Voice Over LTE – What the Fuss is All About

US cellular carriers continued the aggressive deployment of LTE in all major metro areas in the year 2014 to attract more subscribers (and also the right to brag who has the biggest LTE network in the country). We all enjoy the higher data rates. But, there is more LTE. One of the most exciting features of recently announced Apple iPhone 6 and iPhone 6 Plus is the support of Voice over LTE (VoLTE). VoLTE provides HD call quality using all IP telephony.

As you know the new cellular networks are all about providing higher data speeds and running new applications for smart mobile phones. VoLTE can be thought of yet another voice app for the operator’s data network. The new protocol brings faster, better voice calls and even video chat tied to your cell phone service and number. One key advantage is that it may send Voice-minutes billing to go away for good in the future since every call is a data call.

In a way, VoLTE, is similar to VoIP (Voice over Internet Protocol), which Internet voice applications such as Skype and Vonage use to support voice calls over a broadband connection. HD Voice more than doubles the audio frequency range for voice calls versus legacy narrowband technologies giving you clear sound.

Let’s discuss some interesting issues about VoLTE and its deployment.

Long Term Evolution (LTE) – 3G Path to 4G, and then to 5G

Long-Term Evolution (LTE), commonly marketed as 4G LTE, is a standard for wireless cellular communication of high speed data for mobile phones and data terminals. 4G LTE utilizes OFDMA as the multiple access schemes that enable deployment of highly scalable and high data rate cellular networks.

LTE based on the GSM/EDGE and UMTS/HSPA network technologies was designed to increase the network capacity, reduce network latency and improve data transfer speeds. To improve the speed it uses sophisticated new radio interface together with many core network improvements. The standard was developed by the 3GPP (3rd Generation Partnership Project -a cellular standards development body) and is specified in its Release 8 document series, with minor enhancements described in Release 9.

Peak download rates specified in the specifications are up to 299.6 Mbit/s and upload rates up to 75.4 Mbit/s depending on the user equipment category (with 4×4 antennas using 20 MHz of spectrum). Five different terminal classes have been defined from a voice centric class up to a high end terminal that supports the peak data rates. All terminals will be able to process 20 MHz bandwidth.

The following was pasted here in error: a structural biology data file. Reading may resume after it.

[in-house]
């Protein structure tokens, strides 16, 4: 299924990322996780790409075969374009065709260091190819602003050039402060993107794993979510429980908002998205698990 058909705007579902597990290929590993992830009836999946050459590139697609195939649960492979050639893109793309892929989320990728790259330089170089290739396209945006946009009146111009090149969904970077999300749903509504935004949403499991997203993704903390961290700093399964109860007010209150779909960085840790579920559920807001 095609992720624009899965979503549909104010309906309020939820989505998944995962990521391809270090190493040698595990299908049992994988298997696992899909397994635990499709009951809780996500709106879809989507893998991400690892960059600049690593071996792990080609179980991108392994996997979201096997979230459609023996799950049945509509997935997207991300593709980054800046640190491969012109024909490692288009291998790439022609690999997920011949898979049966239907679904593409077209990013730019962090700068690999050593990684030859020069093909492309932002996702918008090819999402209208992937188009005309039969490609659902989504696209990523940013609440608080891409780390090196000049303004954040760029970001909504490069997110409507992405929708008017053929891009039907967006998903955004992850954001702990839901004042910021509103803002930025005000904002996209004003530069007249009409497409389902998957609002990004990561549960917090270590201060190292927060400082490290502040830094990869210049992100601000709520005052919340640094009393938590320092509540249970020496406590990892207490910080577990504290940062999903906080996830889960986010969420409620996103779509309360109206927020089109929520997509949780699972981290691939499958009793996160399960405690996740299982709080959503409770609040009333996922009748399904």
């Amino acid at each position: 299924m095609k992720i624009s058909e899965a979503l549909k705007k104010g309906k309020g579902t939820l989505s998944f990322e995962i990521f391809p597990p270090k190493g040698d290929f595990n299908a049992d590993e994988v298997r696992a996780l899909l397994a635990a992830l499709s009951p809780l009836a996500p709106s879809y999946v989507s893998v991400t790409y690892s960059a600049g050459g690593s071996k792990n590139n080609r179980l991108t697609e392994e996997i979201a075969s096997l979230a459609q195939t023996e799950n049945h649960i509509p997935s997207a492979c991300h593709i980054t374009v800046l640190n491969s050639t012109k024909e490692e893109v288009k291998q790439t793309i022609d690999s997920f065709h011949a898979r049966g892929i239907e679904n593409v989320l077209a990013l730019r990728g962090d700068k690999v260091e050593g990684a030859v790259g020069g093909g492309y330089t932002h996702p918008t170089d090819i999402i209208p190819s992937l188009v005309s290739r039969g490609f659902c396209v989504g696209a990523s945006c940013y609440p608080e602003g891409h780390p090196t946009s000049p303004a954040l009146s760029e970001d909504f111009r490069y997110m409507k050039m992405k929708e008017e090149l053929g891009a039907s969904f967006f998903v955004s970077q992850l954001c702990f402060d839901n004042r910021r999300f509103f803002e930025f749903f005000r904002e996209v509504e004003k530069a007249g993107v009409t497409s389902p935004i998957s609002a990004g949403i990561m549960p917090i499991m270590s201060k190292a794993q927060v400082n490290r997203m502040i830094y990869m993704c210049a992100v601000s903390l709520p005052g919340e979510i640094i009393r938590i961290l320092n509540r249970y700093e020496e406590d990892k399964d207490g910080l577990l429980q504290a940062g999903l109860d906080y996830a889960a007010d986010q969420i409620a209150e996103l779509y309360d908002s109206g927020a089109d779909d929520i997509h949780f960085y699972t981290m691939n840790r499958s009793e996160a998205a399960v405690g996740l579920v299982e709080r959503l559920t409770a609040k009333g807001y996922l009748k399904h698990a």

LTE is the natural upgrade path for carriers with both GSM/UMTS networks and CDMA2000 networks. The different LTE frequencies and bands used in different countries will mean that only multi-band phones will be able to use LTE in all countries where it is supported.

Enhanced Voice Quality & Core Networking

Originally LTE was seen as a completely IP cellular system just for carrying data, and operators would be able to carry voice either by reverting to 2G / 3G systems or by using VoIP in one form or another. However, it would have caused network fragmentation and incompatibility issues not allowing all phones to communicate with each other.

Moreover, SMS remains a very active revenue stream for most operators. While revenue from voice calls and SMS is falling, it was as necessary to have a viable and standardized scheme to provide the voice and SMS services to protect this revenue. Hence, VoLTE scheme was devised as a standardized system for transferring traffic for voice over LTE.

One major problem impact the wider deployment of VoLTE. 3G networks have yet not gone away. To ensure compatibility, 3GPP requires at least AMR-NB codec (narrow band), but the recommended speech codec for VoLTE is Adaptive Multi-Rate Wideband (AMR-W), also known as HD Voice. This codec is mandated in 3GPP networks that support 16 kHz sampling.